We never forge a friendship thinking that it has an expiration date, but sadly many do.
I don’t think anyone ever thinks about endings or we couldn’t truly put in the time, effort and emotions needed to become a friend. However, sometimes they can run their course and fizzle out, and sometimes they end under sudden and sadder circumstances.
However I believe that they should always be mutually beneficial and satisfying or else they can not and will not survive.
Which ever way a friendship ends it isn’t a nice experience… so how do we survive a friendship ending?
Firstly, I don’t care what age you are, it’s never nice or pleasant ending a friendship, especially one which hasn’t been as rewarding as you had hoped.
Today as I sit here I realize that the only way I have been able to end a friendship is in a way that is true to my nature. Ie. As a caring person, I will be inclined to let go with the intension of making life better for both parties… I wish the other person well, and I will try to remember the good and happier events. I truly hope that they will find happiness in their future.
Often it isn’t even necessary to say goodbye to some friendships as it can just seem as though it trickles out of its own accord.
I favour the method that has the least amount of drama these days because I just don’t have the energy to spare.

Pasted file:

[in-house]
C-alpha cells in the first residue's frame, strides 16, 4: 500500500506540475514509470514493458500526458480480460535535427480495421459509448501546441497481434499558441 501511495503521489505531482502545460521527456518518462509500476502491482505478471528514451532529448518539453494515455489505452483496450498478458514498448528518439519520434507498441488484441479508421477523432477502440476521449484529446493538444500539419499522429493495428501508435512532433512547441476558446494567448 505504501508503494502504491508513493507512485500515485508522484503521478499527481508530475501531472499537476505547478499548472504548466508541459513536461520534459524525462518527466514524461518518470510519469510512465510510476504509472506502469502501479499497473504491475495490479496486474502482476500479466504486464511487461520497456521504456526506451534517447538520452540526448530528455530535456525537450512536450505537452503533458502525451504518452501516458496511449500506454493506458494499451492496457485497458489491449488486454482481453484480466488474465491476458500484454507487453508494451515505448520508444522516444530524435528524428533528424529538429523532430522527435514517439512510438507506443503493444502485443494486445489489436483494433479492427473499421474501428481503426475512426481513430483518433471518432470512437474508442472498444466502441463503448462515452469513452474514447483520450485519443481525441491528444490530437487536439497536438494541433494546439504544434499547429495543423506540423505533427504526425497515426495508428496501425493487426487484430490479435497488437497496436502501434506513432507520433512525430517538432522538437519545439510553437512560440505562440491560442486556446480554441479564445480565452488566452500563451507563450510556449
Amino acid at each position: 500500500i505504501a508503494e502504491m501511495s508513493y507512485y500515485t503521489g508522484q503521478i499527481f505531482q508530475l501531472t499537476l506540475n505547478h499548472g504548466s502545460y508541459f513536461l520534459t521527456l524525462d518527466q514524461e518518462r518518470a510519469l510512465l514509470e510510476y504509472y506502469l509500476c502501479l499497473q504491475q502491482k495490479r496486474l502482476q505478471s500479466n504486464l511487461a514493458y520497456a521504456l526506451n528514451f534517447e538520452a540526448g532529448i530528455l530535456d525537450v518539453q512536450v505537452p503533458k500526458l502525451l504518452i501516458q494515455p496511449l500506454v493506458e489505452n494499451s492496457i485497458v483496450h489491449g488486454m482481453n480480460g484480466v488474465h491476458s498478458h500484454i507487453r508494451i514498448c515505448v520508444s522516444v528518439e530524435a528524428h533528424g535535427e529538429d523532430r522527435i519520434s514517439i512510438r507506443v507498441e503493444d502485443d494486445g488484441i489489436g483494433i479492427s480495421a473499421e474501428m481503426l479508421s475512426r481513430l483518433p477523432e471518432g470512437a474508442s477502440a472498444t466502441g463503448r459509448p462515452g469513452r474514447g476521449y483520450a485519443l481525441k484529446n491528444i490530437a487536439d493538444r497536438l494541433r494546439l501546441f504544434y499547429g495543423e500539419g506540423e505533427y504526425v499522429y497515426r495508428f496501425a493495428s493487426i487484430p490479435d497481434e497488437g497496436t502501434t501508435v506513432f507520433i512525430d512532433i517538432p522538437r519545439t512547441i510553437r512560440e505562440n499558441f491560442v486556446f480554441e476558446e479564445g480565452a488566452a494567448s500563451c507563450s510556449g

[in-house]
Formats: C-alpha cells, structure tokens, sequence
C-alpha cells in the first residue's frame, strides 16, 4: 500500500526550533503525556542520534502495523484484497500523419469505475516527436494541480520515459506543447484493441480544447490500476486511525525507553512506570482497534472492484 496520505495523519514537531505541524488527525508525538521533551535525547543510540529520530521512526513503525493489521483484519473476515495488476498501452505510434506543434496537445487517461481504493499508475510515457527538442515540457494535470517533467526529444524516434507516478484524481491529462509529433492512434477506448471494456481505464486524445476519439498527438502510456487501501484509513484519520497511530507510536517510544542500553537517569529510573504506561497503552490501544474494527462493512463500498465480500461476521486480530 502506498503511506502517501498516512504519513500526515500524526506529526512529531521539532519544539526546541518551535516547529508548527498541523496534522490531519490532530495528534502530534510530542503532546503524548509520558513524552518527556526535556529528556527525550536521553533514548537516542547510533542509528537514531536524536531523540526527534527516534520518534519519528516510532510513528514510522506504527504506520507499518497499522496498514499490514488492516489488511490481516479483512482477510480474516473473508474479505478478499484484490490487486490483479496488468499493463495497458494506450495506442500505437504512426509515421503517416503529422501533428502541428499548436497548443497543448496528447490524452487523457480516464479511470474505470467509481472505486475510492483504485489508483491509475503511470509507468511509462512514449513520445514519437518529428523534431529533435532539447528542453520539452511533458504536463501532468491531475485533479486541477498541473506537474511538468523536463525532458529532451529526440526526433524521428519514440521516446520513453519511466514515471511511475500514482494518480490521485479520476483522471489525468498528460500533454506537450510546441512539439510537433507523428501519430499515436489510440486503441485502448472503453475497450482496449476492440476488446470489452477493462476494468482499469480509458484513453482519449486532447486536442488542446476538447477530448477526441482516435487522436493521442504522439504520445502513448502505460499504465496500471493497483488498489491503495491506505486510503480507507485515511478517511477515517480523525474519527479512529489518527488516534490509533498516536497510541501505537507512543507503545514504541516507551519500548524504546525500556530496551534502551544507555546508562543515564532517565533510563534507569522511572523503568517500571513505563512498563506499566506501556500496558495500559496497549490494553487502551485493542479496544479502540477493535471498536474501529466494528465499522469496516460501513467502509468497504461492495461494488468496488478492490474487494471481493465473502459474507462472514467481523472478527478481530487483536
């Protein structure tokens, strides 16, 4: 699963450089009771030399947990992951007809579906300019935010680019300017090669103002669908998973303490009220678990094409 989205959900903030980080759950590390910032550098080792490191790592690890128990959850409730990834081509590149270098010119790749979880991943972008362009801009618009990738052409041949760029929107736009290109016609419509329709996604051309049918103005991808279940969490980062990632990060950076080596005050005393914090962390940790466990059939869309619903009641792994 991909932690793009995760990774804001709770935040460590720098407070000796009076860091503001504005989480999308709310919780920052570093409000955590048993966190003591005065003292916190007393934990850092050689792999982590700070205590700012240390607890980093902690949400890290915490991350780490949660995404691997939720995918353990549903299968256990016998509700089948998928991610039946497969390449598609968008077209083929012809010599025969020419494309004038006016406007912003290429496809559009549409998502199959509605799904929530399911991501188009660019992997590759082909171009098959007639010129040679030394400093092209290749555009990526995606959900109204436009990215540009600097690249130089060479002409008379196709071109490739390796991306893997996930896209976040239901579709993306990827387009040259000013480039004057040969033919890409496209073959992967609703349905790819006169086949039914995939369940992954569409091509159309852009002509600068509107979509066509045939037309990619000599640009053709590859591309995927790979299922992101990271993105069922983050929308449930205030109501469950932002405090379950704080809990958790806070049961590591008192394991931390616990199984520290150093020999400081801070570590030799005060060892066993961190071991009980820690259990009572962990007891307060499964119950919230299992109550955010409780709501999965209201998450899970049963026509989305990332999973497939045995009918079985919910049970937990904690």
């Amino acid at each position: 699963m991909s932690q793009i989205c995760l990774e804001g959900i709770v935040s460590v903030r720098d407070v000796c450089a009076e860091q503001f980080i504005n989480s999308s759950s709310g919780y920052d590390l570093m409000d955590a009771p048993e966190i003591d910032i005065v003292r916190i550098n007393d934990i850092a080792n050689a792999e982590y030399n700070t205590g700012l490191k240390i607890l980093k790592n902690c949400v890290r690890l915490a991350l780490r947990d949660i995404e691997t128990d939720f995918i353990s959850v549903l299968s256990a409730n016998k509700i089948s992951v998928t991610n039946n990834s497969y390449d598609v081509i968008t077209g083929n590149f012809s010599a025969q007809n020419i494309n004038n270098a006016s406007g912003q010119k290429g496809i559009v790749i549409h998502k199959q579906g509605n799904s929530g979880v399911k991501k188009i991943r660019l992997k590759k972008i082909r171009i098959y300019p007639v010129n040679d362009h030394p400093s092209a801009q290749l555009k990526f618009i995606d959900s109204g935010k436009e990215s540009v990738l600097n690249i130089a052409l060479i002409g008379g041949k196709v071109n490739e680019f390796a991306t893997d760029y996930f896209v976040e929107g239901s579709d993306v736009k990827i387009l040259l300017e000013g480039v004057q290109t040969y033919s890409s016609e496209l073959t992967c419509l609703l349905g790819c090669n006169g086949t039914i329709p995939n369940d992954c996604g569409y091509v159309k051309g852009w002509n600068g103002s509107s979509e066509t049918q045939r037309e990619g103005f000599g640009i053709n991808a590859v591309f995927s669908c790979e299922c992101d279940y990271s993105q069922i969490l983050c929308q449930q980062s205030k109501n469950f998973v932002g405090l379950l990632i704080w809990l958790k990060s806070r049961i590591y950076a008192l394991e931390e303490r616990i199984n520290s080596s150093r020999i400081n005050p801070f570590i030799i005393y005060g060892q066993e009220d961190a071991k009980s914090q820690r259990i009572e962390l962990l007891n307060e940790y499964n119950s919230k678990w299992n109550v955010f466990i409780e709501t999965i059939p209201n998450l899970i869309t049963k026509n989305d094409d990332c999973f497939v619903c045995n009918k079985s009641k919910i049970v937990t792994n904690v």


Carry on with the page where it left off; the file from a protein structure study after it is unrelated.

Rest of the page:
I have become better at not doubting myself and questioning my worth as I once did when friendships ended. I now tend to see it is as another life event and if it was truly meant to be it would still be thriving.
I guess it’s more of a “it is what it is…” mentality… We can and will go on!
Oddly enough, as I grow older the friendships that were made as a younger person have seemed to endure longer and are still alive compared to those made more recently. I guess older friendships have had far more opportunities to weather storms and to develop.
I also find that I no longer equate my value by how many friends I have and how popular I am. I find now that a handful of true friends are far more rewarding than the constant attention and validation of a multitude of people.
Friendships are never meant to be a popularity contest but rather a true appreciation of who we truly are. Including our flaws and challenges too!
As I have learned to truly accept and appreciate myself I no longer need others to fill that gap. Their endorsements are no longer required but a mutual respect and connection is now the foundation of a stronger and longer lasting bond.
When I first became unwell It was easy to feel that my friendship was no longer worthwhile and valuable and I felt I would have to accept anything that was offered, but since my confidence has begun to slowly return, I have been able to better gauge my own worth, probably now more than ever before!
In the past I felt as though I was always giving and trying to please others, but when you find yourself struggling to manage every moment of your life you are far less inclined to cater to everybody’s demands and expectations.
I am reminded that it is truly possible to make friends as a chronically ill person, and we don’t have to settle simply because we have unpredictable and challenging bodies.
I believe that if I had to end my life with only one true friend, then I would be completely happy and appreciative of that one special person. Always.